Laurel Leader-Call

Gone With The Wind

By Jack Hammett
Apr 15, 2020 Updated 18 hrs ago

Moses held out his hand over the sea, and the Lord drove the sea back with a strong east wind. It blew all night and turned the sea into dry land. The water was divided. Exodus 14:21

“We don’t know what the future holds, but we know who holds the future.”

That was one of the last things Gov. Tate Reeves told the public during an appearance at First Baptist Church of Soso on Tuesday.

About 36 hours earlier, a tornado had torn off the building’s steeple. The storm had a wind speed of almost 200 mph and traveled about 50 miles, wiping out homes and businesses. The press conference Tuesday was a filmic marker of the Before and After. 

Surrounding the governor stood buildings of the After, all blasted windows and splintered wood. The masked observers, those who listened as Reeves espoused messages of hope, now populate a near-future they could not have divined. Before is a memory, and Soso is its afterimage.

“Six months ago, I don’t think you’d see hundreds and hundreds of people out here with masks on,” Reeves said. “So yes, (the tornado) is complicating things. The fact that the coronavirus exists is complicating the tornado, and the tornado is complicating everything we’re doing to stop the spread of the virus.”

Press and broadcasters stopped and asked questions of each storm victim Reeves spoke personally with — that included a woman named Susie Carmichael. Standing next to her close friend Jessie Smith, she wore a red sweater and a mask.

The 73-year-old appeared to resist the downward pull of grief, even after the death of her sister Sara Ward, 81, on Sunday. Their houses had been at the epicenter of the Easter storm.

“I’m holding up real good,” she said. “My house is still standing, but my sister’s is not.”

That night, Carmichael walked a mile to find her sister, climbing over trees and other debris with her niece. First responders were hard-pressed to reach her; a drive through Soso’s outskirts will show just why that is. The forests looked as if some great thing had bitten off the tops of all the trees, all at once.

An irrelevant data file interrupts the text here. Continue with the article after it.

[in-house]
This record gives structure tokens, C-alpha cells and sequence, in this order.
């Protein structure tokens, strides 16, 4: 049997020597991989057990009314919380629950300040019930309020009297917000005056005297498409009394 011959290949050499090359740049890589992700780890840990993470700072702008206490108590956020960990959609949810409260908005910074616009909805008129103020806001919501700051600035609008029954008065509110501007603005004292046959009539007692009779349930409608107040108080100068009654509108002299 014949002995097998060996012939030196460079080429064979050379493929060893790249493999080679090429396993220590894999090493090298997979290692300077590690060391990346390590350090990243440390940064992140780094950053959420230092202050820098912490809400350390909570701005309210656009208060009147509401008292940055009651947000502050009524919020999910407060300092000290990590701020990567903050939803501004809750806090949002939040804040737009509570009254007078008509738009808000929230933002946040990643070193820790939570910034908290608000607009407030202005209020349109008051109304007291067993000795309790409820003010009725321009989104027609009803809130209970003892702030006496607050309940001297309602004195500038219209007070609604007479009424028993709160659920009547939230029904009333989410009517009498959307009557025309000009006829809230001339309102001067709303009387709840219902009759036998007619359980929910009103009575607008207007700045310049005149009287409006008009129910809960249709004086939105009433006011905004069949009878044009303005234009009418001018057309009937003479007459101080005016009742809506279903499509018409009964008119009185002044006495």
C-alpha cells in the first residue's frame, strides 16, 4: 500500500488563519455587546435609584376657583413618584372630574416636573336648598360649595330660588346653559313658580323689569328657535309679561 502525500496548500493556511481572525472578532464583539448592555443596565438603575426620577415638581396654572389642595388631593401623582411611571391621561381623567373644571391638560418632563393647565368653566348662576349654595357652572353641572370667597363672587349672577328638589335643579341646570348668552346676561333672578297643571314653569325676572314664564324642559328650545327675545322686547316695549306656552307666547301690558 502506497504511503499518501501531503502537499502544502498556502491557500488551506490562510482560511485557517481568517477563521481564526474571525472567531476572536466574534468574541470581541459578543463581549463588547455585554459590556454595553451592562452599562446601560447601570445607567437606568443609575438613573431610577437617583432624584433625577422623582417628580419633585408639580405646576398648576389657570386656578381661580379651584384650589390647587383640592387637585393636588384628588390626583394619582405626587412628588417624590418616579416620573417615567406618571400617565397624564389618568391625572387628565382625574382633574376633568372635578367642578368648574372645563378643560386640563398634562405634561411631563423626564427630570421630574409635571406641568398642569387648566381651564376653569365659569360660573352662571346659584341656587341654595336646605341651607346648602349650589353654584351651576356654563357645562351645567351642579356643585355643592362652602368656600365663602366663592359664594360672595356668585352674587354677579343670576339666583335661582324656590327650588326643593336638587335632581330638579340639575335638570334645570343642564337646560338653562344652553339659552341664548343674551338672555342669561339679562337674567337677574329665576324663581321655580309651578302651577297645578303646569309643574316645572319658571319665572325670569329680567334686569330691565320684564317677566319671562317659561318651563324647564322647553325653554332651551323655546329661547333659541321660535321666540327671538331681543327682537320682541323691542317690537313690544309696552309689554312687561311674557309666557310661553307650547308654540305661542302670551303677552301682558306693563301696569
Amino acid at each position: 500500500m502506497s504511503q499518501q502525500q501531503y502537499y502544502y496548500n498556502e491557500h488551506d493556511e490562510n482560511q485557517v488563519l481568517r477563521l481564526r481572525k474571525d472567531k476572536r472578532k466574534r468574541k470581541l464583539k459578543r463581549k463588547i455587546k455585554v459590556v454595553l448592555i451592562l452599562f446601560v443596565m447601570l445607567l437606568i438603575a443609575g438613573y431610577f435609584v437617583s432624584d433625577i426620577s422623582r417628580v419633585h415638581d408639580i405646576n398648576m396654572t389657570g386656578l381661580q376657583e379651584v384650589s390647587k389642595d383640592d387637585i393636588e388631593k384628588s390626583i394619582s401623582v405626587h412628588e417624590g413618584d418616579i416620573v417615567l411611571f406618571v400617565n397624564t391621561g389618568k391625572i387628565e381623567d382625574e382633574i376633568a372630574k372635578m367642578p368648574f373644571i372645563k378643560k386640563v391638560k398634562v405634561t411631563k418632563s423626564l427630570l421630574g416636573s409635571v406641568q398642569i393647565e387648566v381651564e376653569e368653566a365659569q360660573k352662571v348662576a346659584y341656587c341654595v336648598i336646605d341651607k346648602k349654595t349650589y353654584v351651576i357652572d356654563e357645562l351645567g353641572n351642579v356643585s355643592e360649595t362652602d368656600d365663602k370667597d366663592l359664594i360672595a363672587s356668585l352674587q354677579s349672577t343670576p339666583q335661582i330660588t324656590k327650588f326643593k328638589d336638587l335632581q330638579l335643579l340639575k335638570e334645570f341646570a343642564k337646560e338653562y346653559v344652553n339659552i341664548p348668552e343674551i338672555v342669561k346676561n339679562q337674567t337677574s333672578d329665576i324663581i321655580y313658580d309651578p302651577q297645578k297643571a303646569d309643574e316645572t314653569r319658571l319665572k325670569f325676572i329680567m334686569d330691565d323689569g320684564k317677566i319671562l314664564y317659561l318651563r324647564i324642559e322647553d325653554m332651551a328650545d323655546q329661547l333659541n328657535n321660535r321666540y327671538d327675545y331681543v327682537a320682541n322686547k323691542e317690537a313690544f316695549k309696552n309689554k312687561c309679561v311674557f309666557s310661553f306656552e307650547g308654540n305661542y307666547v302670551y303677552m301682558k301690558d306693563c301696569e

Later, at her sister’s property, Carmichael pointed out the spot where Ward was finally found. Ward’s body had been beneath a pile of tree limbs, just outside where the bathroom would have been.

“It looked like she might have been in the bath tub,” Carmichael said. “The tub was laying over there, and she was laying over here, face down.”

Carmichael said she’s doing all right for the moment — but the grief may hit her later. Reeves commented that day on her and the community’s continued fight to keep moving and to keep helping one another.

“We know the strength and resiliency of people from Mississippi,” Reeves said. “We rally around one another, we fight for one another, we put our differences aside and we come together for the betterment of the people in this state.”

The presser’s discussion oscillated between the tornado and the COVID-19 pandemic. Reeves spoke of jobs, how this second disaster, unprecedented for the community, further dampens the hopes that normalcy will soon return.

“Make no mistake,” he said. “We’ve had 90,000 Mississippians file unemployment insurance, many of whom have never filed in their lives and who never wanted to file. Not only do we have a public health crisis, but we have an economic crisis.”

As one unidentified survivor put it, how can Mississippians shelter at home when they no longer have one? The short answer, of course, is that there is no answer. Not yet.

“We believe shelter-in-place orders have to be temporary,” Reeves said. “They have to be short-lived. Because people cannot stay in their houses for weeks and weeks, and months and months on end, because if they do, it ultimately leads to more challenges.”

Reeves yielded the floor to U.S. Sen. Cindy Hyde-Smith.

“I want you all to know we are here for you, and we care,” she told the public. “To have coronavirus on top of this, these are truly uncertain times. Together, we’re going to rise above this, but please stay safe and please realize this virus is still going on during this tragedy.”

Jessie Smith, a friend of Susie Carmichael and a retired Soso Elementary teacher, kept her mask on for the duration of the press conference. She didn’t remove it until she was back at her house, which is now crumbling. Much of the roof is in the yard.

Smith has bad knees and sometimes struggled to step over piles of rubble. She grabbed a piece of her house from the ground to use as a walking stick. “Now I’m good. I’m like Moses,” she said and laughed.

And she was, by acting as a guide. The first step through Smith’s front door would be jarring for anyone: One might wonder the point of closing the door anymore, as little remained of the ceiling, windows and many walls.

The devastation appeared endless. Her gazebo, her cars, her two utility houses lay flattened. But Smith remained cheerful, bearing a hopeful smile on an otherwise pristine morning. Around back, she and her family stayed in a generator-powered guest house.

“Look at all the trees,” she said, referring to those piled around the guest house. “They each fell all around this house. Not one of them fell on it.”

From a car window, Smith pointed out every single house she rode past. Each resident was her neighbor, distant or otherwise, and she clearly knew and cared for all of them. She knew exactly where to find an overturned tractor-trailer. She talked to another neighbor about a tarp guy from Alabama. She stopped at Ward’s former house to check in with Carmichael.

“It’s like a battlefield,” Smith said amid the ruin. “It’s all gone with the wind. Gone with the wind…” Carmichael had just shown Ward’s final resting place, the bath tub, the living room, the bedroom.

Something like a red sea had been parted. The grass was dry, and the weather was fair and brilliant.

“The sun is back, and the way is clear,” Smith said.